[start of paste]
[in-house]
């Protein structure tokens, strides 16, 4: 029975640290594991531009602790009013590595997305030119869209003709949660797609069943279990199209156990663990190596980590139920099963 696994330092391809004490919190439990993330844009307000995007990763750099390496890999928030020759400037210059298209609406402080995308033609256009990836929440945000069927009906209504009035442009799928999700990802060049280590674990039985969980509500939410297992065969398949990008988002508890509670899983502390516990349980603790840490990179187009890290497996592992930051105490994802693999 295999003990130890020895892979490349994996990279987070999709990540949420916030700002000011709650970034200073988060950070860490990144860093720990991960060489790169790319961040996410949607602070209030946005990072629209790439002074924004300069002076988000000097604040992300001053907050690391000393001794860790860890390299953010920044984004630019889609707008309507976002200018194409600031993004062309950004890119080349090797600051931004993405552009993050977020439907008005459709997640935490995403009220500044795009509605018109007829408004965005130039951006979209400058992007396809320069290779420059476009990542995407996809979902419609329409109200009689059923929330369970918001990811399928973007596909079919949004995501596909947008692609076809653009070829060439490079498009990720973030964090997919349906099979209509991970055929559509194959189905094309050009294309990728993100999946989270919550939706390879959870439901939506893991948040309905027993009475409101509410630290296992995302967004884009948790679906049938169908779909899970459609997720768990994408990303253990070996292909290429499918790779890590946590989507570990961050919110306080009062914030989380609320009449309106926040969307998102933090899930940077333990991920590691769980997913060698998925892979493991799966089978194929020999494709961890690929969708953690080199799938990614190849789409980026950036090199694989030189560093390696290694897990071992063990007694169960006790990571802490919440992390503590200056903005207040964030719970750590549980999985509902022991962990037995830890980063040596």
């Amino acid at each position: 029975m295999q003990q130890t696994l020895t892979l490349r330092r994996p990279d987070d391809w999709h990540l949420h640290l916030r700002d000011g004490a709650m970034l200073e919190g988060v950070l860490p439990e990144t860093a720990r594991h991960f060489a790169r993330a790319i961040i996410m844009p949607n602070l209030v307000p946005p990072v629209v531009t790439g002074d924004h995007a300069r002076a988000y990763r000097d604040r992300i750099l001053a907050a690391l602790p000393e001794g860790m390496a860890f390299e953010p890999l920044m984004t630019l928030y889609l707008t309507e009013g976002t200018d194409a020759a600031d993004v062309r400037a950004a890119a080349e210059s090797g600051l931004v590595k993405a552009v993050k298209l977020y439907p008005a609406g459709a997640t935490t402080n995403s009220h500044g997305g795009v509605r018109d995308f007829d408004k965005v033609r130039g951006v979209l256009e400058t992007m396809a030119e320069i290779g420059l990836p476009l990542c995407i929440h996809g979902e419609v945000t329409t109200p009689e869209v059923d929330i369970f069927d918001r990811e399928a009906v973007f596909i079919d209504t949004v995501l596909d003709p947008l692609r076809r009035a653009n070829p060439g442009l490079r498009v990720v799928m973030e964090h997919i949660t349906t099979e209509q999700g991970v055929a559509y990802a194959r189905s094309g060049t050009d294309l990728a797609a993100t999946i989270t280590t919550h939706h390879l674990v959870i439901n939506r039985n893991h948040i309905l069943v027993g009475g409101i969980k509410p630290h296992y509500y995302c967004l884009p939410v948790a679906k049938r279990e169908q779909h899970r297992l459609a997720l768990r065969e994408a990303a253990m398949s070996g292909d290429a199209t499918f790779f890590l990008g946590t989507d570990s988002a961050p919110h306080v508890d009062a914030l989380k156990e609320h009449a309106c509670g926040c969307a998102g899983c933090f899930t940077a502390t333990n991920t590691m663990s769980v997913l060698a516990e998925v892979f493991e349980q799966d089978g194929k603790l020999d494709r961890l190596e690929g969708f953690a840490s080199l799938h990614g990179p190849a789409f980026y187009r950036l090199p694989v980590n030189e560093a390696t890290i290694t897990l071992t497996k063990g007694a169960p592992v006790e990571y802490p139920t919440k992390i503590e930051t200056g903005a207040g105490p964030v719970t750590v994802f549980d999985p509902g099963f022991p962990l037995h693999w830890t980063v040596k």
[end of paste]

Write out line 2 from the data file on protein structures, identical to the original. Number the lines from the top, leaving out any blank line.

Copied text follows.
């Protein structure tokens, strides 16, 4: 029975640290594991531009602790009013590595997305030119869209003709949660797609069943279990199209156990663990190596980590139920099963 696994330092391809004490919190439990993330844009307000995007990763750099390496890999928030020759400037210059298209609406402080995308033609256009990836929440945000069927009906209504009035442009799928999700990802060049280590674990039985969980509500939410297992065969398949990008988002508890509670899983502390516990349980603790840490990179187009890290497996592992930051105490994802693999 295999003990130890020895892979490349994996990279987070999709990540949420916030700002000011709650970034200073988060950070860490990144860093720990991960060489790169790319961040996410949607602070209030946005990072629209790439002074924004300069002076988000000097604040992300001053907050690391000393001794860790860890390299953010920044984004630019889609707008309507976002200018194409600031993004062309950004890119080349090797600051931004993405552009993050977020439907008005459709997640935490995403009220500044795009509605018109007829408004965005130039951006979209400058992007396809320069290779420059476009990542995407996809979902419609329409109200009689059923929330369970918001990811399928973007596909079919949004995501596909947008692609076809653009070829060439490079498009990720973030964090997919349906099979209509991970055929559509194959189905094309050009294309990728993100999946989270919550939706390879959870439901939506893991948040309905027993009475409101509410630290296992995302967004884009948790679906049938169908779909899970459609997720768990994408990303253990070996292909290429499918790779890590946590989507570990961050919110306080009062914030989380609320009449309106926040969307998102933090899930940077333990991920590691769980997913060698998925892979493991799966089978194929020999494709961890690929969708953690080199799938990614190849789409980026950036090199694989030189560093390696290694897990071992063990007694169960006790990571802490919440992390503590200056903005207040964030719970750590549980999985509902022991962990037995830890980063040596």